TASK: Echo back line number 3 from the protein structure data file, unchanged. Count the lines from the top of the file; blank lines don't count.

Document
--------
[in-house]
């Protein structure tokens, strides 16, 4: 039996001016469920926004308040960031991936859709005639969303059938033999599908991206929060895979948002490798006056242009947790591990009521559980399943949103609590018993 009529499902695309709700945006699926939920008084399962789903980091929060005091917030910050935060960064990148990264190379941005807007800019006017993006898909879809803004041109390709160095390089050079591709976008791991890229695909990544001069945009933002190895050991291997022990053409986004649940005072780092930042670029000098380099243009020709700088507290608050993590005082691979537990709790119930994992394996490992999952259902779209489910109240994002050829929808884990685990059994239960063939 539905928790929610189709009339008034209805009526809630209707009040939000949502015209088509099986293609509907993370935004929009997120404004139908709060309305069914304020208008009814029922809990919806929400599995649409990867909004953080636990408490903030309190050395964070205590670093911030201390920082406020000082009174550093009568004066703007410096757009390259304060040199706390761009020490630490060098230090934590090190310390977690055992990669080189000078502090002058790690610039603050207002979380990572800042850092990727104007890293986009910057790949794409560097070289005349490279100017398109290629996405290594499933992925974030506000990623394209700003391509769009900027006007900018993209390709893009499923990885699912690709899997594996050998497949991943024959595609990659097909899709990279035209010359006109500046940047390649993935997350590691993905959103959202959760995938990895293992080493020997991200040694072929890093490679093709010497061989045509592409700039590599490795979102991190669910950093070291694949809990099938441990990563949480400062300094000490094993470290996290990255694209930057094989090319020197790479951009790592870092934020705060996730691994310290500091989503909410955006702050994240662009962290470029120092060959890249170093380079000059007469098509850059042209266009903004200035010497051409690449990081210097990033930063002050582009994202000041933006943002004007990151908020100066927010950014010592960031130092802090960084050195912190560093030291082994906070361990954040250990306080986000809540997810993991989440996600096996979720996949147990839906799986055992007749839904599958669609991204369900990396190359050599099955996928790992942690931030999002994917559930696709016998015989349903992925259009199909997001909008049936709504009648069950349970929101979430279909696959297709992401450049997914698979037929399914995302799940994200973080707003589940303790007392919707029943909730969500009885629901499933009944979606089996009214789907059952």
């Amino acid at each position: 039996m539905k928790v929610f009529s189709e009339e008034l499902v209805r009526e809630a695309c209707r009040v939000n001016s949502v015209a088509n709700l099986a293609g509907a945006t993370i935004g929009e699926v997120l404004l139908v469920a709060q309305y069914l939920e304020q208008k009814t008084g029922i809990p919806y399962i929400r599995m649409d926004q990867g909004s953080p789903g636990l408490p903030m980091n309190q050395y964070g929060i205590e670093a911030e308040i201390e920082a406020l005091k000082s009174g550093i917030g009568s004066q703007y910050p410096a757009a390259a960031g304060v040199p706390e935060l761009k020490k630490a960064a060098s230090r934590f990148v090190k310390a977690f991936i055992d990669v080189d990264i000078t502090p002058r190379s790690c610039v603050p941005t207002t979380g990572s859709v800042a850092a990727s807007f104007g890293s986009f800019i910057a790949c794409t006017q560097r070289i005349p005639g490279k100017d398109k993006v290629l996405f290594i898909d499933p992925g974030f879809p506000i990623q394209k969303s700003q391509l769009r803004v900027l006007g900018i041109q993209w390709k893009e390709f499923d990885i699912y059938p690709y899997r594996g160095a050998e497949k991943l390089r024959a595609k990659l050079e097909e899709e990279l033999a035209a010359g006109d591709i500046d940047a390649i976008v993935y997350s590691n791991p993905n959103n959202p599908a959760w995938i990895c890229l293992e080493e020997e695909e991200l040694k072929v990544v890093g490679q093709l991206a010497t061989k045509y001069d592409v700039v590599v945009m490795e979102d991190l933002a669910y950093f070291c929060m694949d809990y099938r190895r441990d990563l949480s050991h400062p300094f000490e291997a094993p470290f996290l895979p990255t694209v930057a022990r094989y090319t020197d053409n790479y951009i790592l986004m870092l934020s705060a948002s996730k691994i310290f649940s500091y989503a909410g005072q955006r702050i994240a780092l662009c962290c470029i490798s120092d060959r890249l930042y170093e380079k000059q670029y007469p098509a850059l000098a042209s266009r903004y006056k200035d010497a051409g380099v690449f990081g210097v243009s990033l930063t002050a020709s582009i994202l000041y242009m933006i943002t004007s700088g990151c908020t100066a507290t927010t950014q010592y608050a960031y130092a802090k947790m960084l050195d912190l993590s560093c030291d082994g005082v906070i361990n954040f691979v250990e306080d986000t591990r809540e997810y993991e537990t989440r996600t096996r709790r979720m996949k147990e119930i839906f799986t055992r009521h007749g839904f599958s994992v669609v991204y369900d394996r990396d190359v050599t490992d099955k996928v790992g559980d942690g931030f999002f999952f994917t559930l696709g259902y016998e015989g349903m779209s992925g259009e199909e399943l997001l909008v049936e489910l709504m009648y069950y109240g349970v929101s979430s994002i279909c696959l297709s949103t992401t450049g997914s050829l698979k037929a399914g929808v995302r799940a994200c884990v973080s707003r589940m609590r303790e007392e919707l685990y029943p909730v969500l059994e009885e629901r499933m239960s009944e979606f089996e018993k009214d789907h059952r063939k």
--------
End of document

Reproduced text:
């Amino acid at each position: 039996m539905k928790v929610f009529s189709e009339e008034l499902v209805r009526e809630a695309c209707r009040v939000n001016s949502v015209a088509n709700l099986a293609g509907a945006t993370i935004g929009e699926v997120l404004l139908v469920a709060q309305y069914l939920e304020q208008k009814t008084g029922i809990p919806y399962i929400r599995m649409d926004q990867g909004s953080p789903g636990l408490p903030m980091n309190q050395y964070g929060i205590e670093a911030e308040i201390e920082a406020l005091k000082s009174g550093i917030g009568s004066q703007y910050p410096a757009a390259a960031g304060v040199p706390e935060l761009k020490k630490a960064a060098s230090r934590f990148v090190k310390a977690f991936i055992d990669v080189d990264i000078t502090p002058r190379s790690c610039v603050p941005t207002t979380g990572s859709v800042a850092a990727s807007f104007g890293s986009f800019i910057a790949c794409t006017q560097r070289i005349p005639g490279k100017d398109k993006v290629l996405f290594i898909d499933p992925g974030f879809p506000i990623q394209k969303s700003q391509l769009r803004v900027l006007g900018i041109q993209w390709k893009e390709f499923d990885i699912y059938p690709y899997r594996g160095a050998e497949k991943l390089r024959a595609k990659l050079e097909e899709e990279l033999a035209a010359g006109d591709i500046d940047a390649i976008v993935y997350s590691n791991p993905n959103n959202p599908a959760w995938i990895c890229l293992e080493e020997e695909e991200l040694k072929v990544v890093g490679q093709l991206a010497t061989k045509y001069d592409v700039v590599v945009m490795e979102d991190l933002a669910y950093f070291c929060m694949d809990y099938r190895r441990d990563l949480s050991h400062p300094f000490e291997a094993p470290f996290l895979p990255t694209v930057a022990r094989y090319t020197d053409n790479y951009i790592l986004m870092l934020s705060a948002s996730k691994i310290f649940s500091y989503a909410g005072q955006r702050i994240a780092l662009c962290c470029i490798s120092d060959r890249l930042y170093e380079k000059q670029y007469p098509a850059l000098a042209s266009r903004y006056k200035d010497a051409g380099v690449f990081g210097v243009s990033l930063t002050a020709s582009i994202l000041y242009m933006i943002t004007s700088g990151c908020t100066a507290t927010t950014q010592y608050a960031y130092a802090k947790m960084l050195d912190l993590s560093c030291d082994g005082v906070i361990n954040f691979v250990e306080d986000t591990r809540e997810y993991e537990t989440r996600t096996r709790r979720m996949k147990e119930i839906f799986t055992r009521h007749g839904f599958s994992v669609v991204y369900d394996r990396d190359v050599t490992d099955k996928v790992g559980d942690g931030f999002f999952f994917t559930l696709g259902y016998e015989g349903m779209s992925g259009e199909e399943l997001l909008v049936e489910l709504m009648y069950y109240g349970v929101s979430s994002i279909c696959l297709s949103t992401t450049g997914s050829l698979k037929a399914g929808v995302r799940a994200c884990v973080s707003r589940m609590r303790e007392e919707l685990y029943p909730v969500l059994e009885e629901r499933m239960s009944e979606f089996e018993k009214d789907h059952r063939k």